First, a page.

<h2 class="heading">How to apply</h2>

<p>Formal applications for research degree study should be made online through the&nbsp;<a href="http://www.leeds.ac.uk/rsa/prospective_students/apply/I_want_to_apply.html">University&#39;s website</a>. Please state clearly in the research information section&nbsp;that the research degree you wish to be considered for is &ldquo;Digital Transformation in Construction Projects&nbsp;as well as&nbsp;<a href="https://eps.leeds.ac.uk/civil-engineering/staff/8252/dr-christine-unterhitzenberger">Dr Christine Unterhitzenberger</a> as your proposed supervisor.</p> <p>If English is not your first language, you must provide evidence that you meet the University&#39;s minimum English language requirements (below).</p> <p><em>We welcome applications from all suitably-qualified candidates, but UK black and minority ethnic (BME) researchers are currently under-represented in our Postgraduate Research community, and we would therefore particularly encourage applications from UK BME candidates. All scholarships will be awarded on the basis of merit.</em></p>

<h2 class="heading heading--sm">Entry requirements</h2>

Applicants to research degree programmes should normally have at least a first class or an upper second class British Bachelors Honours degree (or equivalent) in an appropriate discipline. The criteria for entry for some research degrees may be higher, for example, several faculties, also require a Masters degree. Applicants are advised to check with the relevant School prior to making an application. Applicants who are uncertain about the requirements for a particular research degree are advised to contact the School or Graduate School prior to making an application.

<h2 class="heading heading--sm">English language requirements</h2>

The minimum English language entry requirement for research postgraduate research study is an IELTS of 6.0 overall with at least 5.5 in each component (reading, writing, listening and speaking) or equivalent. The test must be dated within two years of the start date of the course in order to be valid. Some schools and faculties have a higher requirement.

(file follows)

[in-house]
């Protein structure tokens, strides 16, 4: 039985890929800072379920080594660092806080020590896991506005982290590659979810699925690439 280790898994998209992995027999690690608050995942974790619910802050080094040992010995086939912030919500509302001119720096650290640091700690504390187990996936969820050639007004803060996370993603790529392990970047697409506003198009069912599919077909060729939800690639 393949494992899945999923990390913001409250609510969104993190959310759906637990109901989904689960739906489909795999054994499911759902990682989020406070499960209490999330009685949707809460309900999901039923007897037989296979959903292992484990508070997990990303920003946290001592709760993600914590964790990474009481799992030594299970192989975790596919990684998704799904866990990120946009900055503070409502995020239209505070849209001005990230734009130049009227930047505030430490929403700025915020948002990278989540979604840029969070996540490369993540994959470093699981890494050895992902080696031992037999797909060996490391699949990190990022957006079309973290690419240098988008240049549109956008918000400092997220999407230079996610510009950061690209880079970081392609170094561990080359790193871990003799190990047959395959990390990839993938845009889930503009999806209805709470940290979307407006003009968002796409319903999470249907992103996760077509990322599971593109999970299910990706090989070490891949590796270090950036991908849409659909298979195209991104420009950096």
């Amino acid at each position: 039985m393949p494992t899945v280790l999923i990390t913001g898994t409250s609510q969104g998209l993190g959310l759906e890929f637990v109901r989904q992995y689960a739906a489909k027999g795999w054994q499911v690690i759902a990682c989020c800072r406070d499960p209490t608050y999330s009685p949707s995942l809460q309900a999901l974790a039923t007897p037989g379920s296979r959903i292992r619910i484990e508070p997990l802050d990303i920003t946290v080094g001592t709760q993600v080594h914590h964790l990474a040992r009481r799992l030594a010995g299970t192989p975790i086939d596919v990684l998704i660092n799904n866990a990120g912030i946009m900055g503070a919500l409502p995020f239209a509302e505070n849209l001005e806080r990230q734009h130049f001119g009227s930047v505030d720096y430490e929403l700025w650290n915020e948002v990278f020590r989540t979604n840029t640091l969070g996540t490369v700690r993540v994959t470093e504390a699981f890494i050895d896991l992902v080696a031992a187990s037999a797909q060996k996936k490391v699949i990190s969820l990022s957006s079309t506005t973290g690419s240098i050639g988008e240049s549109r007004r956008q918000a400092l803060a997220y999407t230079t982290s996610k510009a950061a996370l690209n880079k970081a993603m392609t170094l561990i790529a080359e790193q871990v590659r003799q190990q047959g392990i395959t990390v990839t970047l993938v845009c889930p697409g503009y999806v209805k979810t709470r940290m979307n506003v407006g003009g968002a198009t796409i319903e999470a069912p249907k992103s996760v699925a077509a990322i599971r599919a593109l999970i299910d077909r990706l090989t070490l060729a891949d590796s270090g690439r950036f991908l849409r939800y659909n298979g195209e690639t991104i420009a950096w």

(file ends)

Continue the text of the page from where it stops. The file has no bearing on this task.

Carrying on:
<h2 class="heading">Funding on offer</h2>

<p><strong>UK/EU</strong> Engineering &amp; Physical Sciences Research Council Studentship&nbsp;for 3.5 years. A full standard studentship consists of academic fees (&pound;4,600 in Session 2020/21), together with a maintenance grant (&pound;15,285&nbsp;in Session 2020/21) paid at standard Research Council rates. UK applicants will be eligible for a full award paying tuition fees and maintenance. Applicants successful in obtaining a DTP Civil Engineering studentship will automatically be considered for the supplementary Civil Engineering Alumni Bursary (value &pound;3000 p.a. for 3.5 years). European Union applicants will be eligible for an award paying tuition fees only, except in exceptional circumstances, or where residency has been established for more than 3 years prior to the start of the course. Funding is awarded on a competitive basis.</p>

<h2 class="heading">Contact details</h2>

<p>For further information please contact Doctoral College Admissions:<br /> e:&nbsp;<a href="http://phd@engineering.leeds.ac.uk">phd@engineering.leeds.ac.uk</a>, t: +44 (0)113 343 5057.</p> <p>For further information regarding the project, please contact Dr Christine Unterhitzenberger by email:&nbsp;&nbsp;<a href="mailto:C.Unterhitzenberger@leeds.ac.uk">C.Unterhitzenberger@leeds.ac.uk</a></p>


<h3 class="heading heading--sm">Linked funding opportunities</h3>
<h3 class="heading heading--sm">Linked research areas</h3>